Bedő House - architect Emil Vidor, built in 1903.
Today a museum and café: House of Hungarian Art Nouveau - A Magyar Szecesszó Háza.
In 1907 the periodical Hungarian Competition (Magyar Pályázat) presents a description of the building with the title: Mr. Béla Bedő's Honvéd Street Palace. The contemporary photos clearly show that the designer, Emil Vidor, took good care of the building’s interior space as well, in the spirit of Gesamtkunstwerk (all objects in the same style).
This powerful unity of the arts and crafts in 1903 was a groundbreaking event in Hungary. The Bedő House was built only six years after the Belgian Victor Horta made his first fully Art Nouveau house, and in the same time with the Scottish architect, Mackintosh's famous arts house.
Even a contemporary description mentions the planned use of specially designed murals, the richly applied stained and ground glass, and generally the special design furnishing of the whole building.
Emil Vidor is the architect of the house (27 March, 1867, Budapest - 8 July, 1952, Budapest). After studying in Budapest, from 1890 he continues his studies in Munich finishing them in Berlin in 1891. Returning home, he is employed by the office of MiklósYbl. From 1894 he is running the planning office for designing the Ősbudavár Building Complex for the Millenneum Exhibition - medieval houses on the area of the today's Amusement Park, in the Városliget. Opening his own office in1896, he is planning apartment blocks and villas for the wealthy.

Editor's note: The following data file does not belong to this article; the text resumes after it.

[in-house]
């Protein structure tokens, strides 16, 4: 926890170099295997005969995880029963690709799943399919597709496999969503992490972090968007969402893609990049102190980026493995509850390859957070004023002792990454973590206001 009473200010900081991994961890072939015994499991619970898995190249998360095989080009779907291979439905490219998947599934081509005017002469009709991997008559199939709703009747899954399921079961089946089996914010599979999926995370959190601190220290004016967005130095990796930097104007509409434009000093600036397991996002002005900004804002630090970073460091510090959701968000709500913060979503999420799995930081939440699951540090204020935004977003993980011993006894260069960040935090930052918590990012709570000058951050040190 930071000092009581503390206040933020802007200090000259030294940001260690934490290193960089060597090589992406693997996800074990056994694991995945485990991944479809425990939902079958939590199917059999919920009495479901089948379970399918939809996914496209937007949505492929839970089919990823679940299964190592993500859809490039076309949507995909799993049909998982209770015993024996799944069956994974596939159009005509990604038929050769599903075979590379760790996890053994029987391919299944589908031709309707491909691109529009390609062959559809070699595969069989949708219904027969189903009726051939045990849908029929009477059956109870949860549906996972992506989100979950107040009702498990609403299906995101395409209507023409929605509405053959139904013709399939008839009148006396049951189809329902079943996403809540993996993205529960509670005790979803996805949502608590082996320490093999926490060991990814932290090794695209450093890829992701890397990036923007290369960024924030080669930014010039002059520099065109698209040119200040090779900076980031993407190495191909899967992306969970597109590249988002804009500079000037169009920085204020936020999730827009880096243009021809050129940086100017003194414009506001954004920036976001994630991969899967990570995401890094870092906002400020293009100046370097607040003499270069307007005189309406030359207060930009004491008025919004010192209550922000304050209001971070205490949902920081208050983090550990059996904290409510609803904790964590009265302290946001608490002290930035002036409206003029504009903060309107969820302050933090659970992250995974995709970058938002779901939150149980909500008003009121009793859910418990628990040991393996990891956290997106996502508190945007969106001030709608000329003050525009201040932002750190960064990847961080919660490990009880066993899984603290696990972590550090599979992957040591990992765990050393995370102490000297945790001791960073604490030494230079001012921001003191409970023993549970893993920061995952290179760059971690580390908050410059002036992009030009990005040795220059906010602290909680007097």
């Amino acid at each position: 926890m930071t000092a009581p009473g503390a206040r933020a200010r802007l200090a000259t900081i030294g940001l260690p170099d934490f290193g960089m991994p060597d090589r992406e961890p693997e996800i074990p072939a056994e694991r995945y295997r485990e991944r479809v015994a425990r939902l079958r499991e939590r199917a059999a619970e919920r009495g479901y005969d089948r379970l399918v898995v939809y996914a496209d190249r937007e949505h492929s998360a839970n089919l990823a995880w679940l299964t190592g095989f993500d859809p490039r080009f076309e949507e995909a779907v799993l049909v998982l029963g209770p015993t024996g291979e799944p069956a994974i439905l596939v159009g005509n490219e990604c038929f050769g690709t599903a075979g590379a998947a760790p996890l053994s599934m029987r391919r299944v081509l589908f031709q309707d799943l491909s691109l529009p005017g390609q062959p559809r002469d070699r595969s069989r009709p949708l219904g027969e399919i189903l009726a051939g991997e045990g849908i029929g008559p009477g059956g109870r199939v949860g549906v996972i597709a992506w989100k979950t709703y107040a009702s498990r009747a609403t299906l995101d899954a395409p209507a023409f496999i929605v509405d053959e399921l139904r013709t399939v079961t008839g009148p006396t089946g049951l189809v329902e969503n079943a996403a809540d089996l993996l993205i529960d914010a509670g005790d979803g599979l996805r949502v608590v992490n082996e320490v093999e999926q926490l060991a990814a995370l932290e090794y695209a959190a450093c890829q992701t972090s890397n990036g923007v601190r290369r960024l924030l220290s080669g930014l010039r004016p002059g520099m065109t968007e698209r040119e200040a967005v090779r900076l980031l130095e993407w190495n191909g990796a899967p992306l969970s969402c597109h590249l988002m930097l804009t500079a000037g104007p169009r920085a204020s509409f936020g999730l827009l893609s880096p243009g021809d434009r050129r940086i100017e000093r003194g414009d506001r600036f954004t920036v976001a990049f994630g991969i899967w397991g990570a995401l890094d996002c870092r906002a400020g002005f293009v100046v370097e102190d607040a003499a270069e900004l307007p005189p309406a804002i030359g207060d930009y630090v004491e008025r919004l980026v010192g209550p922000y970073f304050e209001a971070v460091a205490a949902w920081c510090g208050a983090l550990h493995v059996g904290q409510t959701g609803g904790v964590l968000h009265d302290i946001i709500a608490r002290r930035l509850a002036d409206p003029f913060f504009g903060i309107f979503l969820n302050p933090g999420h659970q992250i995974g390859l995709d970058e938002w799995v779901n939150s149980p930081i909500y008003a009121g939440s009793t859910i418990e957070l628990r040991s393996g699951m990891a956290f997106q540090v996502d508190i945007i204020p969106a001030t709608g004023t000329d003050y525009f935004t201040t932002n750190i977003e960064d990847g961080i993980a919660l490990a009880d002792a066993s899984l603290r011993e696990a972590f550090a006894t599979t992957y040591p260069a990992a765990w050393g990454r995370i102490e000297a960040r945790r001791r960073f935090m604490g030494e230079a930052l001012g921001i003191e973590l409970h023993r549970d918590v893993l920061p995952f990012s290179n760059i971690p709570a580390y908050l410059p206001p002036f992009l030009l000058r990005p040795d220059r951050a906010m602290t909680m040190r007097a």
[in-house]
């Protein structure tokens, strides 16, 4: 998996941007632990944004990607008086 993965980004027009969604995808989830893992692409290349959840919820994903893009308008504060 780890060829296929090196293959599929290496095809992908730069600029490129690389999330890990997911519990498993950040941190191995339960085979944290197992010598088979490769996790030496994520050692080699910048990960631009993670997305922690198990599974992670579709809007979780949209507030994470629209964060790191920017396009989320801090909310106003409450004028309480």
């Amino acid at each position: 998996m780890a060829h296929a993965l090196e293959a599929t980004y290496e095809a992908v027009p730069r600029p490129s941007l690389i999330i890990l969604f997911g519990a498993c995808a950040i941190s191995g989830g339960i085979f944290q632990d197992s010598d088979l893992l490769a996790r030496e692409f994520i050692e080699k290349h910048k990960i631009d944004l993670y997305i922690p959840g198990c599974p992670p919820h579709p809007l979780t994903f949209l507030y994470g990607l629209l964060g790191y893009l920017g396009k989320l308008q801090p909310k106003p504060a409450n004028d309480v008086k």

He builds the first Art Nouveau style house, the Villa-Egger, on Városligeti fasor 24 (City Park Avenue) in 1901-1902. He starts planning for Béla Bedő in 1903, this is when the Bedő House is built, on 3rd Honvéd Street, which is giving home today to the Hungarian Secession House. Although while in Germany he becomes acquainted mainly with the Jugendstil art, the French and Belgian Modern architecture and the Art Nouveau do not remain unknown for him either. One of his most original works the Bedő House shows the influence of Belgian architects Horta and Hankar, but is also influeneced by Hungarian patterns, like the Zsolnay factory's majolicas.